Abilify Survivors’ Guide

What is Abilify?

Abilify is a known to be killer drug that can have a dangerous withdrawal and that due to its dependency and known possible organ damage never should have been brought to market.

Abilify (Aripiprazole) is a purchased Japanese Compound that was brought to market in 2002 by Bristol Myers Squibb.  It is used to treat those diagnosed with mental illnesses. It is important to note that diagnoses can be incorrect.

Abilify can have a very dangerous withdrawal and it can damage many body parts including:  lungs, kidneys, reproductive organs, liver, eyes, and adrenal glands. It can also cause diabetes.  Many of the problems are exacerbated once the drug is stopped. Unmitigated adrenaline runs can happen which can cause erratic and dangerous behavior and severe insomnia.    This information is known by the manufacturer and the FDA but it is suppressed and not provided to patients, providers or family in a cohesive manner.

Detailed pharmacology can be found in the FDA studies.  It is important to note that “in general the mechanism of action of antipsychotic medications is unknown,” according to the FDA.

Abilify is a multi-billion dollar franchise drug that sold for $30 per pill a day and grew to be one of the highest selling drugs by revenue in the US in 2014.    It found favor because it did not have the sedation like other medications and was marketed for not producing weight gain. Both of these are misleading and the sales of the drug benefitted from this.

The efficacy of many mental health drugs and the need for daily medicating so many people has legitimately been brought into questions.  Abilify does not sedate but rather has an anesthesia component to it and although it may not cause immediate weight gain like many mental health drugs, it causes problematic weight gain over time.  Abilify is known to cause damage to the body in many areas and can have a very dangerous withdrawal. There can be a host of problems after the drug is ceased because it damages the body and the damage can become more acute once the drug is stopped and because it leaves a poison in the body.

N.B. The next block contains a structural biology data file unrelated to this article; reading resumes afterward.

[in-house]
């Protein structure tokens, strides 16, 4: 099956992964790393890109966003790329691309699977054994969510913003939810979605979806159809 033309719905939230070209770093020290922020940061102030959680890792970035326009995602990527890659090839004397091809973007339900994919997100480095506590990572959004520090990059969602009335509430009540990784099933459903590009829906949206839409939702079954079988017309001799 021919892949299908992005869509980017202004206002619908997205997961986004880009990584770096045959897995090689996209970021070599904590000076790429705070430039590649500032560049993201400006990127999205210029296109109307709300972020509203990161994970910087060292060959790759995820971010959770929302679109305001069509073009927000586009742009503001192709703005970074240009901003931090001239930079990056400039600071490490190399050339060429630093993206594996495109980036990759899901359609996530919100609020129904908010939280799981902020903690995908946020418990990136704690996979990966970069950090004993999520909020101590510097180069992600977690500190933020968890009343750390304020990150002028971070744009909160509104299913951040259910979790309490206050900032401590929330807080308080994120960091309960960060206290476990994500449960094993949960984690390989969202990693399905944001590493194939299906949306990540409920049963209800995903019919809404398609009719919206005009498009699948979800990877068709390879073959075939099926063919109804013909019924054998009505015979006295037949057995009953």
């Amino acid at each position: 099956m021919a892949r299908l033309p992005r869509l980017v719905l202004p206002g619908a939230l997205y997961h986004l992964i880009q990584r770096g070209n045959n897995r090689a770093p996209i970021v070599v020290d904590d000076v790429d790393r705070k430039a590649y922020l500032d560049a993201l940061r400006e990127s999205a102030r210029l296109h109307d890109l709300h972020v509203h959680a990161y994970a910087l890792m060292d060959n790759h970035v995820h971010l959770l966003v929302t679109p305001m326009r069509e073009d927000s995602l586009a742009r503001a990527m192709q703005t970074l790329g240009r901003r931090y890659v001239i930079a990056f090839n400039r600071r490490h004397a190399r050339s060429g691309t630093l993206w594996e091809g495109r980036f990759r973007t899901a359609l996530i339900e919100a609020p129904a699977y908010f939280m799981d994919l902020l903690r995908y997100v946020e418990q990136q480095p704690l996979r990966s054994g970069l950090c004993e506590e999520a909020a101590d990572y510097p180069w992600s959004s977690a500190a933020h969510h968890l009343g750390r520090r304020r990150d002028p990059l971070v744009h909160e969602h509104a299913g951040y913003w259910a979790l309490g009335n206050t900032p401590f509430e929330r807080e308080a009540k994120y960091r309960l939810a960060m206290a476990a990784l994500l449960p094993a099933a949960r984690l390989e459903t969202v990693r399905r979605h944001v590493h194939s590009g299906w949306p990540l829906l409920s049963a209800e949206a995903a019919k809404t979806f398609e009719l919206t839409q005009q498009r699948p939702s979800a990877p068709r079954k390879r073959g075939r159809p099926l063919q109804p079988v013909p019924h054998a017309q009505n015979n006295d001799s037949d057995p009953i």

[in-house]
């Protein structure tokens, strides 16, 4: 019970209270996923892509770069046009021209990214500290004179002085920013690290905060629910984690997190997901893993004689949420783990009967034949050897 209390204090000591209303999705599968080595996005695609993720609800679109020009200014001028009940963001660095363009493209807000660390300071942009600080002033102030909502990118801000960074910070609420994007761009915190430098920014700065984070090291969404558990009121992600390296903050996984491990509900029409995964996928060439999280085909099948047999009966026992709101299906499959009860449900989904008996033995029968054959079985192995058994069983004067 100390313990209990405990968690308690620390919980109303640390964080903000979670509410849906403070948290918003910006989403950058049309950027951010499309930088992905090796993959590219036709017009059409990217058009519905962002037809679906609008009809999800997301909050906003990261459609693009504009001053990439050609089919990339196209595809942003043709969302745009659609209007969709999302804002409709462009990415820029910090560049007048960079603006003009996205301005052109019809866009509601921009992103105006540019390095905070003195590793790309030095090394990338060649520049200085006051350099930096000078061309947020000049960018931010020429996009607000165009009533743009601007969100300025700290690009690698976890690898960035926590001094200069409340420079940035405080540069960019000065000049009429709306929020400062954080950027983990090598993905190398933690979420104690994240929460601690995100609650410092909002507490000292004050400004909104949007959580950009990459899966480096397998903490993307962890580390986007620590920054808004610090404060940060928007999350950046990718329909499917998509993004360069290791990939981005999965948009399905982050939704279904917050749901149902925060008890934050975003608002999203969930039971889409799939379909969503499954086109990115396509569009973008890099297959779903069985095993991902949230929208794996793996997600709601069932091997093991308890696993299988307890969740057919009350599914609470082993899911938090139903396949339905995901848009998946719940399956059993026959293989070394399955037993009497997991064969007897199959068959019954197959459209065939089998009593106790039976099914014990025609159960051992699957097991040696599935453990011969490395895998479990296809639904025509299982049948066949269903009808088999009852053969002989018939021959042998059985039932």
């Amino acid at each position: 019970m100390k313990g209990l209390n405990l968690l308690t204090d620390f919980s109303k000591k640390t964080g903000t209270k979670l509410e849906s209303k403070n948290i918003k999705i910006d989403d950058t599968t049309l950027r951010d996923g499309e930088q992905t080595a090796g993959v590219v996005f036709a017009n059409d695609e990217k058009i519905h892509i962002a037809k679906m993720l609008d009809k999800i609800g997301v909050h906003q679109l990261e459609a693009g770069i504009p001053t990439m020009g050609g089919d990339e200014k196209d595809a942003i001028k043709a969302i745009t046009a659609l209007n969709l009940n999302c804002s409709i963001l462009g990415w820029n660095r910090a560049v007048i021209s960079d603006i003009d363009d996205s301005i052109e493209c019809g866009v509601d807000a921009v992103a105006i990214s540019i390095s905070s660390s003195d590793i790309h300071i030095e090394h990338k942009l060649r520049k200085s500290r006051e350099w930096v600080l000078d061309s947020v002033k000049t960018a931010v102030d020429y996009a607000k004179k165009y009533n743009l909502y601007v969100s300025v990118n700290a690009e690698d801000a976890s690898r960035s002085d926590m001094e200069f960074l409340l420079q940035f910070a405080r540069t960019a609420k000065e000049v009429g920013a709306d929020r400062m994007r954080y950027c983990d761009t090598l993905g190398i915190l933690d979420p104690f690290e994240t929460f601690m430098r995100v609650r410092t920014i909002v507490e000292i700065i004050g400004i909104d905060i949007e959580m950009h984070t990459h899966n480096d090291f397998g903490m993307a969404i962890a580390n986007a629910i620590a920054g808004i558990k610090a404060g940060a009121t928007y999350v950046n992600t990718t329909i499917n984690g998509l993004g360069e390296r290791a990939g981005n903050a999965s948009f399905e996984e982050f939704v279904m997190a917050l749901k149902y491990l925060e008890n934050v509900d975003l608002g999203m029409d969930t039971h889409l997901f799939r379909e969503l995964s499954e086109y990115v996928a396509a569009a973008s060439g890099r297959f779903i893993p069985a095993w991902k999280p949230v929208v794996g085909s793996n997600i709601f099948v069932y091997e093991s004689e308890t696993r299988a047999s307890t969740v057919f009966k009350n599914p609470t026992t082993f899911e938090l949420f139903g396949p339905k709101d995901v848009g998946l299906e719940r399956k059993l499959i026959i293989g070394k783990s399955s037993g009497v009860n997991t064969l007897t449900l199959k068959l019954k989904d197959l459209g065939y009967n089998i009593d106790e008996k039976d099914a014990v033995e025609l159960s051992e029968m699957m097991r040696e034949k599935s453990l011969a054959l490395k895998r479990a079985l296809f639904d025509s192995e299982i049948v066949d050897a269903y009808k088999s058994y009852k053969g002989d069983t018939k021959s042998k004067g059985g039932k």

Abilify (Aripiprazole is the active ingredient in Abilify) was initially targeted at individuals suffering from schizophrenia and then individuals categorized as bipolar, it was then  illegally pushed on the elderly, marketed as a boost for depression medication, touted as a relief drug to those suffering from cocaine withdrawal, and now marketed to children who suffer from a variety of maladies.  Each product line or patient group addition extended the patent life of the drug and kept the price artificially high.

Bristol Myers Squibb has been fined over $500 million for its marketing practices against Abilify and the drug now has a black box warning, yet it is still being prescribed and there is no real cohesive effort to warn the public, train providers, or help survivors.

Methodology for Abilify Survivors’ Guide

The Abilify Survivors Guide used primary research from a survivor who suffered withdrawal multiple times as well as secondary research from noteworthy and well respected professional journals.  In additional, interviews and information was collected from multiple physicians. Statistical modeling and techniques were also employed.

Why is an Abilify Survivors Guide Necessary?

Research has shown that Abilify withdrawal can lead to suicidal ideations and even death and the drug itself can cause death and bodily damage.  This information is not widely known as previous warnings have been ceased and as the behavior is likely to be construed as mental illness when it very well could be a ramification from the drug.  Up until 2012, The Bristol Myer Squibb website stated Detox when ceasing Abilify. Many providers did not take this warning seriously and the manufacturer did not make provisions with detox centers for this.

The primary research survivor suffered withdrawal from Abilify four times, once with immediate cessation, twice with tapering off, and one time a hybrid.

The tapering off was the only method followed through and it was physically and psychologically painful and the danger of self-harm was present.

The survivor was diagnosed by a board certified neurologist and a board certified psychiatrist who is also a neurologist as having suffered Abilify withdrawal.  In addition the psychiatrist diagnosed aripiprazole poisoning and lack of access to medical care. The aripiprazole poisoning is key because the symptoms present during the withdrawal can reappear and there can be organ damage.

The survivor suffered the withdrawal even while medicated on other psychiatric medications, although it was not as drastic.